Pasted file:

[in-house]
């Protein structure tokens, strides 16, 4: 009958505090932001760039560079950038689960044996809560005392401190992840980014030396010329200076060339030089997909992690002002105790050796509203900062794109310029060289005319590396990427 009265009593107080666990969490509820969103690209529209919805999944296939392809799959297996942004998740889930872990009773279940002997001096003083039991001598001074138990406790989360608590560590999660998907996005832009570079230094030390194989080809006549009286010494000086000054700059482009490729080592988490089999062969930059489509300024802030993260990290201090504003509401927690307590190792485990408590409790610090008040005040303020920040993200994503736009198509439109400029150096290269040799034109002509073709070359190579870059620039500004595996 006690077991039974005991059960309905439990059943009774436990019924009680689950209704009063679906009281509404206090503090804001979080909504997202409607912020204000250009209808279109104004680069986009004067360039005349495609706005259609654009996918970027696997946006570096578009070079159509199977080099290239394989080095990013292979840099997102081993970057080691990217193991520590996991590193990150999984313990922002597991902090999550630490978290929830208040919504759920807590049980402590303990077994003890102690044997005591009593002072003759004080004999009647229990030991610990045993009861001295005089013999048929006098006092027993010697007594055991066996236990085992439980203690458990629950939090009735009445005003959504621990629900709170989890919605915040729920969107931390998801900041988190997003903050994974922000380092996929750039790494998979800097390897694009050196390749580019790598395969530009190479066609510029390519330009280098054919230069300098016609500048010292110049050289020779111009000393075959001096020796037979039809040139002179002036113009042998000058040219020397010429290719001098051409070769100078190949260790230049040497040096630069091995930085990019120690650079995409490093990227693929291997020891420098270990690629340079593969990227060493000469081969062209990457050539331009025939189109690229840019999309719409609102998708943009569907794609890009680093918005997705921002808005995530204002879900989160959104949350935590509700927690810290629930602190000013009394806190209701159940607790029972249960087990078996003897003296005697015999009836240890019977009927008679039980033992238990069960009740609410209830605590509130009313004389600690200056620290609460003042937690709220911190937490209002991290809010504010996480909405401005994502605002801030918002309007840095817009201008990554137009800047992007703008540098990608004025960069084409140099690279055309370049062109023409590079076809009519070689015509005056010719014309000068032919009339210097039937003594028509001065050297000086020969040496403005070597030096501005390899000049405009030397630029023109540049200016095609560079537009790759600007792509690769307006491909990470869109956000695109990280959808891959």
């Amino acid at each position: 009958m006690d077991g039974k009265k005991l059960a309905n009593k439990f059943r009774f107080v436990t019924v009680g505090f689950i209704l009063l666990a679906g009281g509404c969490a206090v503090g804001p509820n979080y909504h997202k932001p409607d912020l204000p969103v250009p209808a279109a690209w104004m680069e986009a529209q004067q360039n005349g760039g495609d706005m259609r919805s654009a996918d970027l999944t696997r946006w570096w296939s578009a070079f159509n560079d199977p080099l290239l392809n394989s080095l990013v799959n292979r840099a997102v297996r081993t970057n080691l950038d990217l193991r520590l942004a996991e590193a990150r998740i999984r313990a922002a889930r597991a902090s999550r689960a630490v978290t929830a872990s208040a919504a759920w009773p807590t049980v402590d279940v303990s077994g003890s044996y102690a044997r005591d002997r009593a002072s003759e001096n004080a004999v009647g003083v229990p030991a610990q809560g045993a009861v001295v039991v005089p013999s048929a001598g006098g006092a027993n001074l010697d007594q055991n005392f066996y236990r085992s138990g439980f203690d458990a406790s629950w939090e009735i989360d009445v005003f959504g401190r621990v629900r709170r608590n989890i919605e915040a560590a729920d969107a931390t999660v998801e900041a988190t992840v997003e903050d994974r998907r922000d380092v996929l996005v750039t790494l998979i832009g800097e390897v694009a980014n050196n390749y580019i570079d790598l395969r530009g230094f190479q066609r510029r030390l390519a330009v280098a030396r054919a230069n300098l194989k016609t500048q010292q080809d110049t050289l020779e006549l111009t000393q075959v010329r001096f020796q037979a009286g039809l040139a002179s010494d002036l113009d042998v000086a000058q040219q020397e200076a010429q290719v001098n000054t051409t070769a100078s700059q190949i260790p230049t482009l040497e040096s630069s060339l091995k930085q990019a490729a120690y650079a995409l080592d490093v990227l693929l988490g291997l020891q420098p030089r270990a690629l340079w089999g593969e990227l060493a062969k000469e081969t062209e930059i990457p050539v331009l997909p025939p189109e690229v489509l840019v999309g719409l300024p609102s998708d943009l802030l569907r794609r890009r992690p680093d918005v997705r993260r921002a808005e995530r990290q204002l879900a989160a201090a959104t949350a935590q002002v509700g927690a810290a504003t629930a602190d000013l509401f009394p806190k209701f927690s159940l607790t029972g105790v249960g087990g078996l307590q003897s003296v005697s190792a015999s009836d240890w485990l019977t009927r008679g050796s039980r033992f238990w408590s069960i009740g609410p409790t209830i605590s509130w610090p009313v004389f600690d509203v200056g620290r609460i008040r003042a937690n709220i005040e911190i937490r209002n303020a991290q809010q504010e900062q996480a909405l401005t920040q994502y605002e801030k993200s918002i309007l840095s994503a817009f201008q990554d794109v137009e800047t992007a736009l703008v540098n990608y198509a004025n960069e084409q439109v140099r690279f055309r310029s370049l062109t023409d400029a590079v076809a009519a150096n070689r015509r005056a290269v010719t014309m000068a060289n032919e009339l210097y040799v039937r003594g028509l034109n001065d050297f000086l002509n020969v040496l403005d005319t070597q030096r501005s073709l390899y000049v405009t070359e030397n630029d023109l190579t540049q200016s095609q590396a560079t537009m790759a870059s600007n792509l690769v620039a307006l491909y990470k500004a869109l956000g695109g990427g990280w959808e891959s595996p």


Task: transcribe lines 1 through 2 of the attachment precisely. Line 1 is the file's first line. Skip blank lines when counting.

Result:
[in-house]
């Protein structure tokens, strides 16, 4: 009958505090932001760039560079950038689960044996809560005392401190992840980014030396010329200076060339030089997909992690002002105790050796509203900062794109310029060289005319590396990427 009265009593107080666990969490509820969103690209529209919805999944296939392809799959297996942004998740889930872990009773279940002997001096003083039991001598001074138990406790989360608590560590999660998907996005832009570079230094030390194989080809006549009286010494000086000054700059482009490729080592988490089999062969930059489509300024802030993260990290201090504003509401927690307590190792485990408590409790610090008040005040303020920040993200994503736009198509439109400029150096290269040799034109002509073709070359190579870059620039500004595996 006690077991039974005991059960309905439990059943009774436990019924009680689950209704009063679906009281509404206090503090804001979080909504997202409607912020204000250009209808279109104004680069986009004067360039005349495609706005259609654009996918970027696997946006570096578009070079159509199977080099290239394989080095990013292979840099997102081993970057080691990217193991520590996991590193990150999984313990922002597991902090999550630490978290929830208040919504759920807590049980402590303990077994003890102690044997005591009593002072003759004080004999009647229990030991610990045993009861001295005089013999048929006098006092027993010697007594055991066996236990085992439980203690458990629950939090009735009445005003959504621990629900709170989890919605915040729920969107931390998801900041988190997003903050994974922000380092996929750039790494998979800097390897694009050196390749580019790598395969530009190479066609510029390519330009280098054919230069300098016609500048010292110049050289020779111009000393075959001096020796037979039809040139002179002036113009042998000058040219020397010429290719001098051409070769100078190949260790230049040497040096630069091995930085990019120690650079995409490093990227693929291997020891420098270990690629340079593969990227060493000469081969062209990457050539331009025939189109690229840019999309719409609102998708943009569907794609890009680093918005997705921002808005995530204002879900989160959104949350935590509700927690810290629930602190000013009394806190209701159940607790029972249960087990078996003897003296005697015999009836240890019977009927008679039980033992238990069960009740609410209830605590509130009313004389600690200056620290609460003042937690709220911190937490209002991290809010504010996480909405401005994502605002801030918002309007840095817009201008990554137009800047992007703008540098990608004025960069084409140099690279055309370049062109023409590079076809009519070689015509005056010719014309000068032919009339210097039937003594028509001065050297000086020969040496403005070597030096501005390899000049405009030397630029023109540049200016095609560079537009790759600007792509690769307006491909990470869109956000695109990280959808891959």